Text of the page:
Open Access
BIO Web Conf.
Volume 31, 2021
VI International Scientific Conference “Problems of Industrial Botany of Industrially Developed Regions” 2021
Article Number 00031
Number of page(s) 5
Published online 13 August 2021

© The Authors, published by EDP Sciences, 2021

Licence Creative CommonsThis is an Open Access article distributed under the terms of the Creative Commons Attribution License 4.0, which permits unrestricted use, distribution, and reproduction in any medium, provided the original work is properly cited.

1 Introduction

The genus Althaea L. has 25 species [1]. There are 8 species found in Russia, but only two of them, Althaea officinalis L. and Althaea armeniaca Ten, have medicinal value [2, 3]. Leaves, flowers and roots are used as medicinal raw materials [4, 5].

A. officinalis has a Eurasian range type. In Siberia, it is distributed from the Tyumen Region and Altai Krai in the west to the Republic of Khakassia in the east [6] (Fig. 1).

In the Kemerovo Region, it is found in the Leninsk-Kuznetskiy District: vicinity of Krasnaya Gorka (Kamyshnaya River valley), Novoilyinsky (Inya River valley), Chkalovsky (Casma River valley); Promyshlennovsky District: vicinity of Pushkino village and included in the Red Book of the Kemerovo Region with status 2 – declining [6]. A. officinalis grows in damp meadows, among shrubs, on the banks of rivers, the shores of lakes and marshes. It tolerates salinity well, occurring in saline, solonetzic meadows. Populations exposed to grazing, recreation and late haying are characterised by a depressed state. The uncontrolled collection of underground organs for medicinal purposes leads to a decline in the wild species [6]. To create preservation measures for A. officinalis, a study of the species’ life form and ontogeny is required.

A. officinalis is a perennial, tap root herbaceous plant, up to 1.5 – 2 metres high. The ontogeny of A. officinalis has been studied, mainly in the European part of Russia [7]. There is no information on the development of this species in Siberia.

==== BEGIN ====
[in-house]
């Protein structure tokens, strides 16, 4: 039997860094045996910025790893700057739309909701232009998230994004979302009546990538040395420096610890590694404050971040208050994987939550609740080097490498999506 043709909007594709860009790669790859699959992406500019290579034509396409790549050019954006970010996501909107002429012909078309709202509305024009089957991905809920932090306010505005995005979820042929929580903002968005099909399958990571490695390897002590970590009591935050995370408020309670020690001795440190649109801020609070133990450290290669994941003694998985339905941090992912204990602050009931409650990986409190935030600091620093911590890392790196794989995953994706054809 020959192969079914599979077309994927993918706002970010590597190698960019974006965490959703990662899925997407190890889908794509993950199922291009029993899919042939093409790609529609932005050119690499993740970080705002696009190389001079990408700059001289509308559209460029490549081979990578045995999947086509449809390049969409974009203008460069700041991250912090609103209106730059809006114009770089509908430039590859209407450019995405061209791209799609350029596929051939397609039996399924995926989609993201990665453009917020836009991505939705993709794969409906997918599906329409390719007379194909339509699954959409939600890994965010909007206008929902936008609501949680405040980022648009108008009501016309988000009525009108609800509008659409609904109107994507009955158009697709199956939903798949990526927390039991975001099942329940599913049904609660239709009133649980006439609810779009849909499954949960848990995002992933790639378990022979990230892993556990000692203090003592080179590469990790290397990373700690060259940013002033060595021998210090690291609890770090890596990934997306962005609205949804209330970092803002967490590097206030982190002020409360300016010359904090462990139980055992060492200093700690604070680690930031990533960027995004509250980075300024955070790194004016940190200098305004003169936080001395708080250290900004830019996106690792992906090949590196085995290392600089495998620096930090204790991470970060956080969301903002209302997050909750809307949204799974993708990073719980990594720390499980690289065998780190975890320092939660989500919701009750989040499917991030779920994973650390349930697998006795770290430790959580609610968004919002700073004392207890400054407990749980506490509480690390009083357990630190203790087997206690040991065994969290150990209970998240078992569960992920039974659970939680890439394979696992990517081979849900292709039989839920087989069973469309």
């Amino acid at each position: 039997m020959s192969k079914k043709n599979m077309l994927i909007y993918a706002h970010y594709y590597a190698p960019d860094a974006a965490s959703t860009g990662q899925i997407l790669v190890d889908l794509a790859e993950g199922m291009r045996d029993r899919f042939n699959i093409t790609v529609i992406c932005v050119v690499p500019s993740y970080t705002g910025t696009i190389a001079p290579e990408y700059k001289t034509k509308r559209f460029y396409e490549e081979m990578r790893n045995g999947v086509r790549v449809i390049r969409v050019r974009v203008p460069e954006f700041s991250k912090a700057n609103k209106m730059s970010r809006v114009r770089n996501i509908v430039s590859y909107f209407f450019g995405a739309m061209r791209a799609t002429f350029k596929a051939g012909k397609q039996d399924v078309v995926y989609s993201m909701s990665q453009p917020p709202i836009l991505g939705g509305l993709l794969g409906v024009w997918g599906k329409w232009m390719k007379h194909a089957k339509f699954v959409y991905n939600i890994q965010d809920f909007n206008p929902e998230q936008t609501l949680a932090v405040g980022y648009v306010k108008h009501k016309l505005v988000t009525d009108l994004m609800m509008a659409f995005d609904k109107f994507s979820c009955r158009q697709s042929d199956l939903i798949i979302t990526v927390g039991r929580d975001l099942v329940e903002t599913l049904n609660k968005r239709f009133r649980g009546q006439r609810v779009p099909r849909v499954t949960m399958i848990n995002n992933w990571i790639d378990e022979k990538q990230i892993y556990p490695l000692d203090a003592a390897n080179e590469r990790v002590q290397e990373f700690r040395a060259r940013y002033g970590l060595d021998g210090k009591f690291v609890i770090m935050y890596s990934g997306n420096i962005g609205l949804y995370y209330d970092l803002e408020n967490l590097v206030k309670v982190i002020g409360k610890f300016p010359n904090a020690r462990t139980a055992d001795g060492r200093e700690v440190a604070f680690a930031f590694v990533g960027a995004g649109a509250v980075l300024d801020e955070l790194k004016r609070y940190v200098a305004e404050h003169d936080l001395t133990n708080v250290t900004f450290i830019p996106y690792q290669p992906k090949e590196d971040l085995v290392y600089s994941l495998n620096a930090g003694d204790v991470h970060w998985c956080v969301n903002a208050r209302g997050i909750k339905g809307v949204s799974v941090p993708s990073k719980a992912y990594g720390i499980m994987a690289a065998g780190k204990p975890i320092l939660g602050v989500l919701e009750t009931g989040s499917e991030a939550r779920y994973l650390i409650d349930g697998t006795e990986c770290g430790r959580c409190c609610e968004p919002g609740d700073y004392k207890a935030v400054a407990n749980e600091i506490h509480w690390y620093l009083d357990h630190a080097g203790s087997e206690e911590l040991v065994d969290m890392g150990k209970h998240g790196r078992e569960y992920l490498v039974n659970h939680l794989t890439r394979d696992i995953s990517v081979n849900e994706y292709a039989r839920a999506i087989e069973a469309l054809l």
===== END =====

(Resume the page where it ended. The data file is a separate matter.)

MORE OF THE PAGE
The aim is to study the initial stages of A. officinalis ontogenesis under the conditions of an introduction experiment in the Kuzbass Botanical Garden (KuzBS).

thumbnail Fig. 1

Range of Althaea officinalis in Siberia.

2 Materials and Methods

The work was carried out in 2020 – 2021 in the Kuzbass Botanical Garden (the city of (Kemerovo), located in the northern part of the forest-steppe zone of Western Siberia. The climate of the study area is sharply continental. The average annual air temperature is 0.9 °C. The highest air temperature is in summer (35…38 °C), the lowest is in winter (-57 °C). The first spring frosts occur from 28 May to 11 June and the first autumn frosts from 26 August to 14 September. The average annual rainfall is 450…500 mm. The height of the snow cover is between 47 and 72 cm.

The material for the study is from the collections of the Kuzbass Botanical Garden. The concept of a discrete description of ontogenesis was used for researching the stages of A. officinalis ontogenesis under introduction conditions [8, 9]. The life form and type of the shoot in the initial stages of ontogenesis is defined by I.G. Serebryakov [10, 11]. The inflorescence is described by T.V. Kuznetsova et al [12].

3 Results and discussion

Findings. Individuals’ first year of development is divided into three phases: latent, pregenerative, and generative. The stages of ontogenesis are reflected in Fig. 2.

Latent period. The seeds are small, 3 to 5 mm long, bud-shaped, dark brown, glabrous, with hairs appearing on the convex edge of the seed when swollen. Seminal suture is on the concave abdominal part.

The corcule is large and consists of a germinal root, hypocotyl, 2 cotyledons and a bud. Relative to its vertical axis, it is located laterally in the seed. The endosperm is oily, occupying a space of 0.5 – 1.0 mm on the concave side (Fig. 3).

Seedlings. The seeds germinate 3 – 5 days after sowing. The germination rate is 80 %. Germination is above ground. Seedlings have two opposite widely ovate cotyledonous leaves 0.5 – 0.8 cm long and 0.4 – 0.6 cm wide on a short petiole up to 0.4 – 0.5 cm long, an open apical bud and the main root. By mid-June, 2 true green leaves develop alternately on the primary rosette shoot. The first couple of leaves is round-shaped, with a serrated edge, pubescent, up to 1.1 cm long and 1.2 cm wide, the petiole 0.6 – 1.2 cm long. The hypocotyl does not exceed 0.4 cm in length and 0.2 cm in diameter and is glabrous. The transition area of the hypocotyl to the main root is well defined. The main root is up to 8 cm long, 0.1 cm in diameter, branching out to 2nd order, forming the main root system. The duration of the ontogenetic stage is 15 – 20 days. By this time, the above-ground part of the plants will have reached a height of 2 – 3 cm.